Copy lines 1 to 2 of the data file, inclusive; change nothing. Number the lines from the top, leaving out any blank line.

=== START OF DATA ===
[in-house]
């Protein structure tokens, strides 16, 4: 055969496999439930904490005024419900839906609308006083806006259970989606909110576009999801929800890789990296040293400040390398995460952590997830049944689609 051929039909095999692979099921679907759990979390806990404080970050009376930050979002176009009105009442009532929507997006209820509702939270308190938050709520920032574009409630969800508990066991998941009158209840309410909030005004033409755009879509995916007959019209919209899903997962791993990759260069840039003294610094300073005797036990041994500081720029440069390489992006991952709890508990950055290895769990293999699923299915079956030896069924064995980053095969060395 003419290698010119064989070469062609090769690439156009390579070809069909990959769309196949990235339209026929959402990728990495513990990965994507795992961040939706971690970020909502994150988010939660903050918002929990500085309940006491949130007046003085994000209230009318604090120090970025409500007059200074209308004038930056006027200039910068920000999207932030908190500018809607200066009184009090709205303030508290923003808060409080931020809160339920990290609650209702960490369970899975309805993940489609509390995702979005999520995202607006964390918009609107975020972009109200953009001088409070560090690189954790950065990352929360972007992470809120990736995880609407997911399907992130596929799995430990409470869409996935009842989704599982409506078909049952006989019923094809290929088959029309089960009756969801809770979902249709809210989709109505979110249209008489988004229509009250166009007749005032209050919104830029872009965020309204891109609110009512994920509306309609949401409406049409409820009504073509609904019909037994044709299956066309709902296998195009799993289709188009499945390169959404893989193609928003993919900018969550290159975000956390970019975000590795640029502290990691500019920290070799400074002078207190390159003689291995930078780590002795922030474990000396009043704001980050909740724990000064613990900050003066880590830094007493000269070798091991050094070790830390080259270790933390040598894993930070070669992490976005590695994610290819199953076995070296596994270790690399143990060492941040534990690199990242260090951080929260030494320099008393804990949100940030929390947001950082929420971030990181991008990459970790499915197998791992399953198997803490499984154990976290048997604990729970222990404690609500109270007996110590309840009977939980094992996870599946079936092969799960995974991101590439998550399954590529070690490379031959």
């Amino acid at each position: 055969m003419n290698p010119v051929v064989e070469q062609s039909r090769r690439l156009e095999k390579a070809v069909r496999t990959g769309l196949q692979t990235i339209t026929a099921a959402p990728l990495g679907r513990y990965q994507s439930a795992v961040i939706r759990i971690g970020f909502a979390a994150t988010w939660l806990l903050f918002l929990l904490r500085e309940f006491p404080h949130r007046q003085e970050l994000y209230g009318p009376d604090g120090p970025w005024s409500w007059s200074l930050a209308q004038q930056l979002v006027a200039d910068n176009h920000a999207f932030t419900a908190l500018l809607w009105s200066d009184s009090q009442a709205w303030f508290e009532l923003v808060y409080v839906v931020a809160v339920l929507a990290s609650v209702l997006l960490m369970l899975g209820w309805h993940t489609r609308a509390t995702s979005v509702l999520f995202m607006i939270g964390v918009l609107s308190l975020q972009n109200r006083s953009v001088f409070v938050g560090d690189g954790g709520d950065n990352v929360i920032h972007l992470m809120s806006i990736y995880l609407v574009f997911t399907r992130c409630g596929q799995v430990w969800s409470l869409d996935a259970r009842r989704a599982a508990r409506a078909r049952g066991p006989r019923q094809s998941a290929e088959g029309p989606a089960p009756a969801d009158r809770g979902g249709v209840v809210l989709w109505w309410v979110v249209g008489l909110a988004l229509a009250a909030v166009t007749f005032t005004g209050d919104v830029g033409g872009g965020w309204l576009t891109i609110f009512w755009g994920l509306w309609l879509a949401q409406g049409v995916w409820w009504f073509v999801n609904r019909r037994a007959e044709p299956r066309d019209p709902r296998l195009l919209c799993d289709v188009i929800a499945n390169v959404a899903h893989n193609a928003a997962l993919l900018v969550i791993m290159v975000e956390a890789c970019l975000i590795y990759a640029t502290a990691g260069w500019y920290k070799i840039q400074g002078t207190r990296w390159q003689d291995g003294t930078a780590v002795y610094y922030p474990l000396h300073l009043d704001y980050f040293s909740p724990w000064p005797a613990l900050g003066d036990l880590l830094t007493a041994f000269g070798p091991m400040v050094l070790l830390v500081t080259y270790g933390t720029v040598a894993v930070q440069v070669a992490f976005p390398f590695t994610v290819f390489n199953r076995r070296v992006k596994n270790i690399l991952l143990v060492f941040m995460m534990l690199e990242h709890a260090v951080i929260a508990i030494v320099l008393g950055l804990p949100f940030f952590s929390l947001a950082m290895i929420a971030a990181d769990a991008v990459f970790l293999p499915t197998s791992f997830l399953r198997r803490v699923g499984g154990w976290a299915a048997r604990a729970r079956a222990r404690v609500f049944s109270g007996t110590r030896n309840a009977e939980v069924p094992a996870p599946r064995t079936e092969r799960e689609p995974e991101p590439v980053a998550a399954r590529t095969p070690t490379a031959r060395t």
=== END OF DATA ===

[in-house]
């Protein structure tokens, strides 16, 4: 055969496999439930904490005024419900839906609308006083806006259970989606909110576009999801929800890789990296040293400040390398995460952590997830049944689609 051929039909095999692979099921679907759990979390806990404080970050009376930050979002176009009105009442009532929507997006209820509702939270308190938050709520920032574009409630969800508990066991998941009158209840309410909030005004033409755009879509995916007959019209919209899903997962791993990759260069840039003294610094300073005797036990041994500081720029440069390489992006991952709890508990950055290895769990293999699923299915079956030896069924064995980053095969060395 003419290698010119064989070469062609090769690439156009390579070809069909990959769309196949990235339209026929959402990728990495513990990965994507795992961040939706971690970020909502994150988010939660903050918002929990500085309940006491949130007046003085994000209230009318604090120090970025409500007059200074209308004038930056006027200039910068920000999207932030908190500018809607200066009184009090709205303030508290923003808060409080931020809160339920990290609650209702960490369970899975309805993940489609509390995702979005999520995202607006964390918009609107975020972009109200953009001088409070560090690189954790950065990352929360972007992470809120990736995880609407997911399907992130596929799995430990409470869409996935009842989704599982409506078909049952006989019923094809290929088959029309089960009756969801809770979902249709809210989709109505979110249209008489988004229509009250166009007749005032209050919104830029872009965020309204891109609110009512994920509306309609949401409406049409409820009504073509609904019909037994044709299956066309709902296998195009799993289709188009499945390169959404893989193609928003993919900018969550290159975000956390970019975000590795640029502290990691500019920290070799400074002078207190390159003689291995930078780590002795922030474990000396009043704001980050909740724990000064613990900050003066880590830094007493000269070798091991050094070790830390080259270790933390040598894993930070070669992490976005590695994610290819199953076995070296596994270790690399143990060492941040534990690199990242260090951080929260030494320099008393804990949100940030929390947001950082929420971030990181991008990459970790499915197998791992399953198997803490499984154990976290048997604990729970222990404690609500109270007996110590309840009977939980094992996870599946079936092969799960995974991101590439998550399954590529070690490379031959």